Rep. Steve King, whose history of incendiary and racially insensitive comments has led to calls for his resignation from Congress, appeared to make light of China’s treatment of Uyghur Muslims by suggesting force-feeding them pork – a violation of their religious beliefs – was a good idea.
The Iowa Republican on Tuesday was criticizing China for detaining millions of Uyghur Muslims when he made the comments.
“They take out all of their religious artifacts out and then they want them to put on Chinese clothing and eat Chinese diet, which includes trying to force the Muslims to eat pork,” King said at a town hall Tuesday morning, according to video of the event posted to Facebook.
“That’s actually the only part of that that I agree with, is everybody ought to eat pork,” he added.
“If you have a shortage of bacon, you can’t be happy,” he said, with a small laugh.
The Council on American-Islamic Relations (CAIR) called on Republican House members to condemn King for his comments.
“Republican leaders need to make clear once and for all that Islamophobia will not be tolerated in their ranks,” CAIR Government Affairs Director Robert McCaw said in a statement. “If King had joked about any other religious minority in concentration camps suffering the same humiliation he would have been kicked out of the Republican Party.”
King’s office didn’t respond to CNN’s request for comment.
The US has accused Beijing of holding Uyghur Muslims in “concentration camps” in the Xinjiang region in northwestern China. Allegations of torture inside the camps are rampant, including in accounts given to CNN by former detainees describing forced education under the threat of violence.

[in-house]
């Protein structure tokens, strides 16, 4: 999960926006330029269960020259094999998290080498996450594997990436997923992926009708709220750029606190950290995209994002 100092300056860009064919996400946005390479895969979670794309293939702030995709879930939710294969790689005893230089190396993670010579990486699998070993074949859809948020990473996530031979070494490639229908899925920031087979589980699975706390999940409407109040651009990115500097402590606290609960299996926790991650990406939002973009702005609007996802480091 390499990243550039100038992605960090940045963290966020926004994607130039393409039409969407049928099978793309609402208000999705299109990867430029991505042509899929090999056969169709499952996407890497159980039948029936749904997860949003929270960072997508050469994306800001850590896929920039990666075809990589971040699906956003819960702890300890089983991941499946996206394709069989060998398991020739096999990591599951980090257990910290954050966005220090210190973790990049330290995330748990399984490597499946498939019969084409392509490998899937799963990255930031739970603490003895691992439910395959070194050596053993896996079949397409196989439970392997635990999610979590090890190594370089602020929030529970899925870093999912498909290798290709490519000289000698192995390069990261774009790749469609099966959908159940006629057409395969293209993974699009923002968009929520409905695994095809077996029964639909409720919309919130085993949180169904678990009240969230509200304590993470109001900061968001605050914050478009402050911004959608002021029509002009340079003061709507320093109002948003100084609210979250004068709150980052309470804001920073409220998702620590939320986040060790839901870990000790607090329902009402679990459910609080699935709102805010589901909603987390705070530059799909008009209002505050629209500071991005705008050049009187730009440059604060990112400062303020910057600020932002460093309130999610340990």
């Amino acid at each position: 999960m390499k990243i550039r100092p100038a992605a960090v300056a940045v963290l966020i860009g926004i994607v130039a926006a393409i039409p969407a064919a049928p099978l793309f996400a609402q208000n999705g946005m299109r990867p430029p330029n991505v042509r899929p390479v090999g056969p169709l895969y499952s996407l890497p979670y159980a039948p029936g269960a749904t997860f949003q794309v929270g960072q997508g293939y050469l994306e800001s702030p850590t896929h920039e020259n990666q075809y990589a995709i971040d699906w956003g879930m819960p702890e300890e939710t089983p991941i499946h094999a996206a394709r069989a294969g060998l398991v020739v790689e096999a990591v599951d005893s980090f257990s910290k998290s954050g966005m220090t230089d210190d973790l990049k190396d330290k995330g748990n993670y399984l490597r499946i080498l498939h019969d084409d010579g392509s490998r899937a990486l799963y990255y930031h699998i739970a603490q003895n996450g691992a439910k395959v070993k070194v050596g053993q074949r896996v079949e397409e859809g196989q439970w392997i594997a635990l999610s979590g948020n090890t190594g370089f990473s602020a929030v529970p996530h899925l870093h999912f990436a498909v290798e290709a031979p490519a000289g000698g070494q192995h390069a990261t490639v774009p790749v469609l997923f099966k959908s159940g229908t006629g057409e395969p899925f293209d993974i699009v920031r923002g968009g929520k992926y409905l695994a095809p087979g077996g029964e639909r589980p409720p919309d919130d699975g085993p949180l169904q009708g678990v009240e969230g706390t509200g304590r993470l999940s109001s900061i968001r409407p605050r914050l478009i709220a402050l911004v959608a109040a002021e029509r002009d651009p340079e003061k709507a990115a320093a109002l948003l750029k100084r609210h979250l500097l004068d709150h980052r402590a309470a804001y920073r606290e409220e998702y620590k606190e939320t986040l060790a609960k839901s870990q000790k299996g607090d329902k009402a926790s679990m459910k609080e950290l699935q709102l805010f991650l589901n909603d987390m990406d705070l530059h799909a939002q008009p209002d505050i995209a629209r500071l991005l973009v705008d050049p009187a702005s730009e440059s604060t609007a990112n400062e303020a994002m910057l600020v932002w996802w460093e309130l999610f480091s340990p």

Beijing has denied allegations of torture or political indoctrination, claiming that the camps are “vocational training centers” designed to fight terrorism and combat Islamic extremism.
King, who is running for reelection, is a controversial and polarizing figure on Capitol Hill, whose comments about race and immigration have sparked outrage and condemnation.
He drew bipartisan backlash earlier this month for questioning whether there would be any population left on Earth if not for rape and incest. The No. 3 House Republican, Rep. Liz Cheney of Wyoming, wrote in a tweet that those remarks were “appalling and bizarre” and called on him to resign.
He was stripped of his committee assignments in January by House Republicans, after he appeared to lament in a New York Times interview that the term “white supremacist” was considered offensive.
Last year, King told Breitbart Radio he didn’t want Somali Muslims working in his home district’s meat-packing plants to handle pork because they wouldn’t eat it themselves and believed consumers will go “to hell for eating pork chops.”
CNN’s Haley Byrd, Clare Foran, Ben Westcott and Jo Shelley contributed to this report.